So I see these things changing;

    Mass Gatherings will Radically Decrease

    I fear that the movie theatre will become a thing of the past unless its structure and format change radically. They are too hard to clean (just remember what the sticky-floors looked like) and frankly, sitting in the dark people might feel free of peer pressure and engage in at-risk behavior.

    Concert and sporting venues will have to re-imagine how the seat people, as “six-foot-clearance” ingrains itself into the public psyche. That means fewer people in the venue unless they do something creative with “booth” seating to at least isolate people into smaller separate groups (and figure some way to get them in and out without mass exposure).

    I’m really seeing a large scale “fear of crowds” evolving that will change how we gather, consume entertainment, vote and do many things.

    Population Movement Will Get Slower

    I think globally, we’ll see a push towards more medical checks to cross borders out of a fear of disease. The jet aircraft is a transportation miracle, but it can also transport infected/undetected people into healthy populations rapidly. Maybe this will include “preflight isolation periods” and medical testing.

    Unfortunately, I also see “reversals” many places where borders are currently open. CV19 travels on foot just as easily as aboard a jet and densely populated countries (especially those with aging populations) would want to prevent another mass sickness.

    Also globally, I would almost expect to see an effort to reduce the human birth-rate so as to “distance” the global population and place less strain on available resources globing-forward if/when we have another outbreak.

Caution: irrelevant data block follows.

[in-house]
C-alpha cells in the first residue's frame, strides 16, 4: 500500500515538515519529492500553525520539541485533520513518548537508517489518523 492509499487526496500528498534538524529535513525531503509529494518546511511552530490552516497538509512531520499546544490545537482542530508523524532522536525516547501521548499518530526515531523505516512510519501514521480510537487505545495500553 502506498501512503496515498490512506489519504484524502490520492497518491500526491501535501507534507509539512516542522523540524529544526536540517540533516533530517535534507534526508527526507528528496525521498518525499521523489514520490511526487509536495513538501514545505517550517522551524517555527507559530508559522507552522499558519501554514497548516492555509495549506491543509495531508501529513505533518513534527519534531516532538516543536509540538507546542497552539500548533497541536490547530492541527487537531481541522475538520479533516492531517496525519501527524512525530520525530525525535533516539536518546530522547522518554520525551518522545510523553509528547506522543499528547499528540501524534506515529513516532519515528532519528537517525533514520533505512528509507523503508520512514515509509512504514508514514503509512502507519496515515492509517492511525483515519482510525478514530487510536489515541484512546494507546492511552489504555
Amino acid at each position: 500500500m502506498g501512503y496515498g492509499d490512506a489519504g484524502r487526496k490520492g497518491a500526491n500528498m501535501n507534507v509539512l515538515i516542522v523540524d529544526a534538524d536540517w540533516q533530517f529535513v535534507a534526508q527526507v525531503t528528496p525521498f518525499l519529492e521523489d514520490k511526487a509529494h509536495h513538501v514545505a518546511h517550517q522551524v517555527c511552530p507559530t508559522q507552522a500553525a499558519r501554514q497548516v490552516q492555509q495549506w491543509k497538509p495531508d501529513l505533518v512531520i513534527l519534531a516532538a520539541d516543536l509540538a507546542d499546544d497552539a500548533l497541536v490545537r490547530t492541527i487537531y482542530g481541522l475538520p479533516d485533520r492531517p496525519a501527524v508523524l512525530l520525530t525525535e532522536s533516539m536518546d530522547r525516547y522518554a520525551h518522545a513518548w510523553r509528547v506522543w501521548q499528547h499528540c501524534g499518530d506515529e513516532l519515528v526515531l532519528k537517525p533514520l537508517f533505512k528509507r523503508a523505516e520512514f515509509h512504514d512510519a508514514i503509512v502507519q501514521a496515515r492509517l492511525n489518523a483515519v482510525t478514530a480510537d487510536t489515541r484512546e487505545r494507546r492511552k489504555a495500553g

Social Safety Nets Will Be Forced To Improve

    The economic impact of CV19 and the idling of many businesses, coupled with the costs of medical care, will push towards structural changes in how we provide for our populations. We may see the advent of “Living Stipends” and a drive towards Universal Healthcare in places that might not have considered them a decade ago.

    This would probably be coupled with education initiatives to prepare more workers for the technological workplace, as manual-labor type jobs that concentrate workers will be increasingly automated and throw low-educated workforces onto social safety nets. 

    We will also struggle with how to pay for it all.

    The Rise of the Machines

    Even more so than today, Automation will drive a reduction in concentrations of manufacturing workers. This in turn will drive both education and population mitigation initiatives as we will have a burning need to make sure that the next generation is better able to “work from home/work from safety” and that mass, manual labor groupings become scarcer.